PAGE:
Liaison of the Month: Evelyn Metcalf

The year: 1996. The place: Chardon, Ohio. I had gotten my MAT in elementary education just three years before without ever hearing the term “gifted.” Undergraduate degree 10 years earlier in Southeast Asian Studies-that’s another story.  I was a long-term sub in a regular fifth-grade classroom. My experience with “gifted” involved sending the smart kids to a resource room once a week across the hall. I wanted a job like that! Lynne Proegler, the Geagua County Gifted Coordinator, came to my school for an in-service on Differentiation. I must have made a beeline to Lynne afterwards, asking how I could get into this field? My blood was churning! She handed me a flier for the SENG Conference coming to Cuyahoga Falls. I went.

LIFE HAS NEVER BEEN THE SAME. I attended sessions with Sharon Lind and George Betts and heard a keynote by Jim Delisle. I learned about overexcitabilities FOR THE FIRST TIME. I learned about ADULT GIFTEDNESS. I realized that I was NOT from another planet, a theory I’d only held for my entire life. I had lunch with my parents and shared this new-found epiphany of a realization. They nodded, as if comprehending a truth long acknowledged without prior language to articulate the sounds. IT WAS A TURNING POINT IN MY LIFE.

My husband and I had not yet had our first child, which would take me on yet ANOTHER path toward gifted awareness. I bought my first copy of The Autonomous Learner Model, signed by George, at that conference.  I used it as a springboard for conversation when I interviewed for my first gifted position in Chardon several years later.  My task was to develop a middle school component to our already successful elementary gifted pull-out. I wrote and received a SENG National Speakers grant, which then brought George Betts to Northeast Ohio for a professional development speaking engagement. A middle school parent saw my passion and donated $500 to the school district so I could attend the Autonomous Learner Model Rocky Mountain Conference.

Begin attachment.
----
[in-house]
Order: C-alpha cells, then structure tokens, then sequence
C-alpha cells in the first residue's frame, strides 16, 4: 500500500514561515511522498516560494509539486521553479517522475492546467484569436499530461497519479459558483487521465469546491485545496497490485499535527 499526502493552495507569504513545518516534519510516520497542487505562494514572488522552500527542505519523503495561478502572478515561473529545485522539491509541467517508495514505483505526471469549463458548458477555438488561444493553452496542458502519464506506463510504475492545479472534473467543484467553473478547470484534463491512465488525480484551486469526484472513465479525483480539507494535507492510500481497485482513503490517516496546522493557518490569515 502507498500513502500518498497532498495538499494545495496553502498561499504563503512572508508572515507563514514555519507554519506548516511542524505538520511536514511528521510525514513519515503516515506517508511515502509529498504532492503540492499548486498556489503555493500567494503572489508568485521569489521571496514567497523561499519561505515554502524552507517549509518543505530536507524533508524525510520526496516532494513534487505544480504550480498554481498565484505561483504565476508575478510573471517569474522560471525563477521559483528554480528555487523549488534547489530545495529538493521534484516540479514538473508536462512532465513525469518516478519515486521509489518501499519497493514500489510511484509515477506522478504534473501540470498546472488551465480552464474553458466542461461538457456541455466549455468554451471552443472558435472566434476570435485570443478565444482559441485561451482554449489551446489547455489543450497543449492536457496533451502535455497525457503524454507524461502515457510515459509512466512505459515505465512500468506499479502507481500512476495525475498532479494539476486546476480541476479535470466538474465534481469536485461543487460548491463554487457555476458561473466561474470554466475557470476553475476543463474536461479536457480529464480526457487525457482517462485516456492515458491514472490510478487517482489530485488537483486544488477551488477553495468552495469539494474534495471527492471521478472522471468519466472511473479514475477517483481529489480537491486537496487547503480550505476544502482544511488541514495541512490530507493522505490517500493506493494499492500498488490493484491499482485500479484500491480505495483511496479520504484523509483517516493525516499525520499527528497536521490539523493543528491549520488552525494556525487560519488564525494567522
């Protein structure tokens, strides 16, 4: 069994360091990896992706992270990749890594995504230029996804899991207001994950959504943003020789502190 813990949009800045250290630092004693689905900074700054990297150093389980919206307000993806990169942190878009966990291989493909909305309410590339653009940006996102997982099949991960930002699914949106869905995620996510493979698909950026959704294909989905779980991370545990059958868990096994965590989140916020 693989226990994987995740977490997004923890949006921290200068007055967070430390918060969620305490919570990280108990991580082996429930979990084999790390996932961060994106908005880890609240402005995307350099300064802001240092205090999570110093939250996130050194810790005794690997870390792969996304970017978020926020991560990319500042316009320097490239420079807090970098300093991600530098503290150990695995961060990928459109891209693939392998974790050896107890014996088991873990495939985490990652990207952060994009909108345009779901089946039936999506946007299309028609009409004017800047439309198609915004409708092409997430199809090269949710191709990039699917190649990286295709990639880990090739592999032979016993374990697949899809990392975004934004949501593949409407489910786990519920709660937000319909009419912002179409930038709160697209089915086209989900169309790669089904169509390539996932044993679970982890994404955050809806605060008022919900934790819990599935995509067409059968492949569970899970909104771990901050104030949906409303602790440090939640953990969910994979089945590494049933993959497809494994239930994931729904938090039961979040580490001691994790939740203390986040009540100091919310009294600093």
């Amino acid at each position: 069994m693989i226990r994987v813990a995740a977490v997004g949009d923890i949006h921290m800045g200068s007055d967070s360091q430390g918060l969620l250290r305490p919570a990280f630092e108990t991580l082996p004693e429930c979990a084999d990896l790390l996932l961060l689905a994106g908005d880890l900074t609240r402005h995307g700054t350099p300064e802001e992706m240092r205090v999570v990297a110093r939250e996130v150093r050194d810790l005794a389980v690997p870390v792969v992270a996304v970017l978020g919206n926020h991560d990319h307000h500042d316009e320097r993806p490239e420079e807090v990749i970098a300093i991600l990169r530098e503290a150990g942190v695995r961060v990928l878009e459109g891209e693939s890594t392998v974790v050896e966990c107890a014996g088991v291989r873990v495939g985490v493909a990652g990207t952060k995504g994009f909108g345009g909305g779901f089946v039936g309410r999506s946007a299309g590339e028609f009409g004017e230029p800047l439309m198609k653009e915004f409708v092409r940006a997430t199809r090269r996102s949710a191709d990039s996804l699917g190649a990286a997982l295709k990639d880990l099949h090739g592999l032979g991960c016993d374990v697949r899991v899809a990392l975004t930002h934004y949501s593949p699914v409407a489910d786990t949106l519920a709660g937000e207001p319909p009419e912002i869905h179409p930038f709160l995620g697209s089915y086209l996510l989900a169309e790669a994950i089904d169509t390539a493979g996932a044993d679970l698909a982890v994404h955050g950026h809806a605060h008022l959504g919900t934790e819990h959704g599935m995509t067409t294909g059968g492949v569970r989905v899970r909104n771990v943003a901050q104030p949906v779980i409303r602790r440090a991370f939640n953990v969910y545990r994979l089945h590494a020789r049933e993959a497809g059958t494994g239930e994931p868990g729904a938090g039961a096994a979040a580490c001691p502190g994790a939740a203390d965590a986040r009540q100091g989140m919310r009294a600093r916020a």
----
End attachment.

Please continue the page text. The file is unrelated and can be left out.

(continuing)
SENG catapulted me into getting my gifted license via Kent State and Jim Delisle, which has in the long run brought me HERE TODAY teaching gifted third-graders at a charter school in Charlotte, NC. I OWE IT ALL TO SENG (and Lynne Proegler)! Last fall I was able to FINALLY be trained as a SENG Model Parent Group facilitator, making a long-wished-for dream come true. This fall I was able to launch my first parent support group, with an incredible co-facilitator, Renee Alsop, and an awe-inspiring group of parents at my school. I am honored to serve such an organization as SENG, and know that I will be doing so for the rest of my life on this planet …  maybe beyond!

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